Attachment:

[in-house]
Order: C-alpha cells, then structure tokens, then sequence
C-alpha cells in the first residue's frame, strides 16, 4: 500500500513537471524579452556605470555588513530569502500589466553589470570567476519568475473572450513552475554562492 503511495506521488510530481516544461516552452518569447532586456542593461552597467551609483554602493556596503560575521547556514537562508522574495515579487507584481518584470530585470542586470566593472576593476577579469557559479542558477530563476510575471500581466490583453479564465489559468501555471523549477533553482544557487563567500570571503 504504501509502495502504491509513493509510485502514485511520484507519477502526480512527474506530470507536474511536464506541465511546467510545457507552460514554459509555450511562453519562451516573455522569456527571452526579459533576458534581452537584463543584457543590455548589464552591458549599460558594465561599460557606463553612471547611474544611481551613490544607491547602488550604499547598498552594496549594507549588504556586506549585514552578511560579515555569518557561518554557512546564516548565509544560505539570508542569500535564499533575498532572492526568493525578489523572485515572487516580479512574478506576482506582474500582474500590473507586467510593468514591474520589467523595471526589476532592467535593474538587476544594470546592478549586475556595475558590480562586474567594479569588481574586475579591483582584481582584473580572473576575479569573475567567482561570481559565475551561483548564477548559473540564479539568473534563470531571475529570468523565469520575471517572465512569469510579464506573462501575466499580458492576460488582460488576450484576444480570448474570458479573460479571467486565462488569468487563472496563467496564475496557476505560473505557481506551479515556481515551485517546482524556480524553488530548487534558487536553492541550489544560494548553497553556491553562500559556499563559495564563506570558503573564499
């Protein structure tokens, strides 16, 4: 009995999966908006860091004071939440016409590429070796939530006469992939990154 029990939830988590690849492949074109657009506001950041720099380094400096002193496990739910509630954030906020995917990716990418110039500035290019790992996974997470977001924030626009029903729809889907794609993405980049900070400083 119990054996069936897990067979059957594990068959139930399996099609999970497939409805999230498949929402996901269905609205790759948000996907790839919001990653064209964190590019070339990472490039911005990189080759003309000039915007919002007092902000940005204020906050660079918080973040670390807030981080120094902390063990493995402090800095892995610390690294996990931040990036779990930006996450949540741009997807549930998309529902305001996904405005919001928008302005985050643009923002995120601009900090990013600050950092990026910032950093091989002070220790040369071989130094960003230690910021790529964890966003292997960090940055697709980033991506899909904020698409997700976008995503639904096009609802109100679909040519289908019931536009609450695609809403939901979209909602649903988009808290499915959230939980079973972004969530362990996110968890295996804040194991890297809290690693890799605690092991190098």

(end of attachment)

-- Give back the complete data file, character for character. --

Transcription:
[in-house]
Order: C-alpha cells, then structure tokens, then sequence
C-alpha cells in the first residue's frame, strides 16, 4: 500500500513537471524579452556605470555588513530569502500589466553589470570567476519568475473572450513552475554562492 503511495506521488510530481516544461516552452518569447532586456542593461552597467551609483554602493556596503560575521547556514537562508522574495515579487507584481518584470530585470542586470566593472576593476577579469557559479542558477530563476510575471500581466490583453479564465489559468501555471523549477533553482544557487563567500570571503 504504501509502495502504491509513493509510485502514485511520484507519477502526480512527474506530470507536474511536464506541465511546467510545457507552460514554459509555450511562453519562451516573455522569456527571452526579459533576458534581452537584463543584457543590455548589464552591458549599460558594465561599460557606463553612471547611474544611481551613490544607491547602488550604499547598498552594496549594507549588504556586506549585514552578511560579515555569518557561518554557512546564516548565509544560505539570508542569500535564499533575498532572492526568493525578489523572485515572487516580479512574478506576482506582474500582474500590473507586467510593468514591474520589467523595471526589476532592467535593474538587476544594470546592478549586475556595475558590480562586474567594479569588481574586475579591483582584481582584473580572473576575479569573475567567482561570481559565475551561483548564477548559473540564479539568473534563470531571475529570468523565469520575471517572465512569469510579464506573462501575466499580458492576460488582460488576450484576444480570448474570458479573460479571467486565462488569468487563472496563467496564475496557476505560473505557481506551479515556481515551485517546482524556480524553488530548487534558487536553492541550489544560494548553497553556491553562500559556499563559495564563506570558503573564499
């Protein structure tokens, strides 16, 4: 009995999966908006860091004071939440016409590429070796939530006469992939990154 029990939830988590690849492949074109657009506001950041720099380094400096002193496990739910509630954030906020995917990716990418110039500035290019790992996974997470977001924030626009029903729809889907794609993405980049900070400083 119990054996069936897990067979059957594990068959139930399996099609999970497939409805999230498949929402996901269905609205790759948000996907790839919001990653064209964190590019070339990472490039911005990189080759003309000039915007919002007092902000940005204020906050660079918080973040670390807030981080120094902390063990493995402090800095892995610390690294996990931040990036779990930006996450949540741009997807549930998309529902305001996904405005919001928008302005985050643009923002995120601009900090990013600050950092990026910032950093091989002070220790040369071989130094960003230690910021790529964890966003292997960090940055697709980033991506899909904020698409997700976008995503639904096009609802109100679909040519289908019931536009609450695609809403939901979209909602649903988009808290499915959230939980079973972004969530362990996110968890295996804040194991890297809290690693890799605690092991190098």